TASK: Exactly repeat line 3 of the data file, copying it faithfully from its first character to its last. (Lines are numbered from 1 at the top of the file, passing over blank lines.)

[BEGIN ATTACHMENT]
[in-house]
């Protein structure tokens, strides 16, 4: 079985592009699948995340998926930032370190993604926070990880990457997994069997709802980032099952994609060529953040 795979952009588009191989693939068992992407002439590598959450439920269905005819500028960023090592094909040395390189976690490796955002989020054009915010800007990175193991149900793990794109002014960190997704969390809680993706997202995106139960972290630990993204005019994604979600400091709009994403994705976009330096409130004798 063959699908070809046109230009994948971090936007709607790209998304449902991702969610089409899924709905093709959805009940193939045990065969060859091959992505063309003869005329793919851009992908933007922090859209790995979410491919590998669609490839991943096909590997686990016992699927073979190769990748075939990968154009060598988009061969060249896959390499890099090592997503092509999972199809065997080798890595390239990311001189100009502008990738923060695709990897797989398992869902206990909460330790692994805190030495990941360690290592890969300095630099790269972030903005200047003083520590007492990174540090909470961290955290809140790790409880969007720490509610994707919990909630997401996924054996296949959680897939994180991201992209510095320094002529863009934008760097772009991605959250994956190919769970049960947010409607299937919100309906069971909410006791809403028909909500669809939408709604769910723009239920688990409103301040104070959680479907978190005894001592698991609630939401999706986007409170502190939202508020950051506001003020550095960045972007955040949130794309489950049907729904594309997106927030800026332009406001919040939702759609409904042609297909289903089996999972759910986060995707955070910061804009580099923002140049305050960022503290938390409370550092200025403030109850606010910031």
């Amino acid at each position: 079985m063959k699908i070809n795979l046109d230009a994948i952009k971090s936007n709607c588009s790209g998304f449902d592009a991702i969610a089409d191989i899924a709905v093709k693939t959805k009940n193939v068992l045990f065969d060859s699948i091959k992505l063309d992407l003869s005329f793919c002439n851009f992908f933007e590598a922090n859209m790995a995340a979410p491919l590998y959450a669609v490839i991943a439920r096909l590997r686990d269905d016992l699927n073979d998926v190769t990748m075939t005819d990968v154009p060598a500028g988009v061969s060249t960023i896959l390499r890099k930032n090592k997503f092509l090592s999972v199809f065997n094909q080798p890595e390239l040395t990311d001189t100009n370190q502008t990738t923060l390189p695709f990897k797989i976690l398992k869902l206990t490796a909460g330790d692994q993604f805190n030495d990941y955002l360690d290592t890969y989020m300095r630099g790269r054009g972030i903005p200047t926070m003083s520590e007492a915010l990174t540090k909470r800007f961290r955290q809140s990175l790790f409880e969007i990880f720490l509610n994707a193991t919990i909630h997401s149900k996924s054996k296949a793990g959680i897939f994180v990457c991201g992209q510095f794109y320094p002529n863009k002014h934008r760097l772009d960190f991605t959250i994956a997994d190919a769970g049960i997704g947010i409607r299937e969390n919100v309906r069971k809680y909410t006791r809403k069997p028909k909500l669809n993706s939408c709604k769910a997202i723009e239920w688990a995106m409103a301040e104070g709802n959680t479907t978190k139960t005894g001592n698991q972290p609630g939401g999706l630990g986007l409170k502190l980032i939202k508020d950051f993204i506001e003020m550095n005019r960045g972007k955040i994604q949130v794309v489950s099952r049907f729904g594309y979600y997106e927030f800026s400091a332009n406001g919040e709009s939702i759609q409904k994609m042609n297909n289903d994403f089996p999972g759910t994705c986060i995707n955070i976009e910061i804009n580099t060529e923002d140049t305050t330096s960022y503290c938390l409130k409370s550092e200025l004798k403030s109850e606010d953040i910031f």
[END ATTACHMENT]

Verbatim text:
């Amino acid at each position: 079985m063959k699908i070809n795979l046109d230009a994948i952009k971090s936007n709607c588009s790209g998304f449902d592009a991702i969610a089409d191989i899924a709905v093709k693939t959805k009940n193939v068992l045990f065969d060859s699948i091959k992505l063309d992407l003869s005329f793919c002439n851009f992908f933007e590598a922090n859209m790995a995340a979410p491919l590998y959450a669609v490839i991943a439920r096909l590997r686990d269905d016992l699927n073979d998926v190769t990748m075939t005819d990968v154009p060598a500028g988009v061969s060249t960023i896959l390499r890099k930032n090592k997503f092509l090592s999972v199809f065997n094909q080798p890595e390239l040395t990311d001189t100009n370190q502008t990738t923060l390189p695709f990897k797989i976690l398992k869902l206990t490796a909460g330790d692994q993604f805190n030495d990941y955002l360690d290592t890969y989020m300095r630099g790269r054009g972030i903005p200047t926070m003083s520590e007492a915010l990174t540090k909470r800007f961290r955290q809140s990175l790790f409880e969007i990880f720490l509610n994707a193991t919990i909630h997401s149900k996924s054996k296949a793990g959680i897939f994180v990457c991201g992209q510095f794109y320094p002529n863009k002014h934008r760097l772009d960190f991605t959250i994956a997994d190919a769970g049960i997704g947010i409607r299937e969390n919100v309906r069971k809680y909410t006791r809403k069997p028909k909500l669809n993706s939408c709604k769910a997202i723009e239920w688990a995106m409103a301040e104070g709802n959680t479907t978190k139960t005894g001592n698991q972290p609630g939401g999706l630990g986007l409170k502190l980032i939202k508020d950051f993204i506001e003020m550095n005019r960045g972007k955040i994604q949130v794309v489950s099952r049907f729904g594309y979600y997106e927030f800026s400091a332009n406001g919040e709009s939702i759609q409904k994609m042609n297909n289903d994403f089996p999972g759910t994705c986060i995707n955070i976009e910061i804009n580099t060529e923002d140049t305050t330096s960022y503290c938390l409130k409370s550092e200025l004798k403030s109850e606010d953040i910031f």